The road was rough and covered with ice and snow. This slowed down the movement of the column and it was late in the afternoon before it finally stopped in the vicinity of the Command Post of the 1/23. This command post was located on the western slope of the Schnee Eifel in a German pillbox in the Siegfried Line at a cross road about 3000 yards east of Schlausenbach, Germany, and about a mile from the front line positions which were located on the eastern slope of the ridge. The battalion was met by the Commander of the 1/23, his staff, and one officer from each of his companies. The battalion detrucked and its units marched the last mile to their front line positions, guided by one officer per company and one noncom officer per platoon left by the 1/23. Some of the men of the 23-IR were already formed, waiting to load on the trucks that brought the 1/422 up, and start their movement to the rear. Several remarks were made by these men as to how lucky we were to be moving into this quiet sector. It was better than a rest camp, according to them, there was no close order drill up here.
The relief was made without incident and it was well after dark when the last positions were finally taken over. It was to be another cold sleepless night for most of the battalion. The kitchens were brought forward and set up several hundred yards behind the front line positions in the vicinity of the Company CP. A meal was prepared, mostly hot coffee and cold sandwiches, and the feeding began. The men ate in shifts, a few from each squad sector at a time. It was well toward midnight when the feeding was completed. In spite of the fact that the men had been told that this was a quiet sector and that they had nothing to worry about, most of them were a little nervous and jittery. This could be expected since it was their first time in battle positions and they had only been on the Continent five days.
The night passed without any activity from the enemy, but, one of Able Co’s Officers and a guide that was left to show the men their positions were shot and slightly wounded by one of Able Co’s outposts while they were checking positions. As stated before, the men were a little jittery. Schedules of patrols, overlays of their routes, the front line positions, and final protective fires were turned over and explained to the unit commanders by the officers left behind by the 23-IR (2-ID). All information concerning enemy positions, activity, and that pertinent to the friendly positions, patrols and terrain were turned over to the respective unit commanders. At 2045 December 10 the relief was finally completed as ordered gun for gun, and man for man. The companies were disposed as follows :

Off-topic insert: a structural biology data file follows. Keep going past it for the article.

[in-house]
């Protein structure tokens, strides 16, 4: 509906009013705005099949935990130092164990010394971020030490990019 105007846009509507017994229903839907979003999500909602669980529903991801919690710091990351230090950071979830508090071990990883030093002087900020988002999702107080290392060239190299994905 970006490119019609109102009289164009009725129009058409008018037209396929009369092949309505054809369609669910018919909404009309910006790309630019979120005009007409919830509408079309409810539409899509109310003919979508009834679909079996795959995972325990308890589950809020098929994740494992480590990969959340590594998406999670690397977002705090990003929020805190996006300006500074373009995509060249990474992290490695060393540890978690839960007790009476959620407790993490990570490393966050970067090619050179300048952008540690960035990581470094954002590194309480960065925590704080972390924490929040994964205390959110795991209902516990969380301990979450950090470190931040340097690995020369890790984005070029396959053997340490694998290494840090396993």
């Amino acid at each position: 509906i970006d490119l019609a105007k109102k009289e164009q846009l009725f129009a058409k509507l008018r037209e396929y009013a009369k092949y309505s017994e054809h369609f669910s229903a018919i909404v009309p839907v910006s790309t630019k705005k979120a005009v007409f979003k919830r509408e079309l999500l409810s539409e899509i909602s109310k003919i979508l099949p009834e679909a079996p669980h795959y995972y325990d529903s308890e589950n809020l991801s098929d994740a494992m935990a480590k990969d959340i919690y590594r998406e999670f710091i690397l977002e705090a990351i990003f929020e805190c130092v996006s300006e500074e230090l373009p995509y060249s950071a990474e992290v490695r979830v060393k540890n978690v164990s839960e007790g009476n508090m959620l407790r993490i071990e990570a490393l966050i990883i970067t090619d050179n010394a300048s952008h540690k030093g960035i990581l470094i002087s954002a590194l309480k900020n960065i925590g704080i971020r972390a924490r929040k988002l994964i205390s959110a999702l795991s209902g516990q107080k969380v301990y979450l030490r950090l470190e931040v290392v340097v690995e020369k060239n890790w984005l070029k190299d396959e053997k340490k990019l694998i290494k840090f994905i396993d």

Charlie Co – north
Baker Co – center
Able Co – south
Dog Co – general support
The battalion was defending a front of approximately 3500 yards, running generally along the eastern base of the Schnee Eifel. The terrain was very rough, consisting of a series of wooded ridges and gullies running generally east and west. In some places heavily wooded ridges ran well out in front of the positions. The terrain in front of the positions, between these jutting wooded ridges, was generally rolling open fields. Fields of fire across these areas were generally good and the wooded, rough terrain offered good cover and concealment for the defensive positions. Due to this extended frontage and the terrain, it was necessary to employ all of the rifle companies and all of their platoons in front line positions. This left only the few administrative personnel and cooks in reserve. The positions were organized in a series of squad and platoon strong points and outposts. The gaps between, in some cases over a hundred yards in width, were covered by fire and roving patrols. Mortar, cannon and artillery concentrations were plotted to cover all of the gaps and dead spaces to the front. The heavy machine guns were employed behind the front lines higher up on the slope of the ridge. These were used to assist in covering the gaps and as breakthrough guns or reserves, in case the line was penetrated. They constituted the defense in depth and could support the front line positions, to some extent, with overhead plunging fire.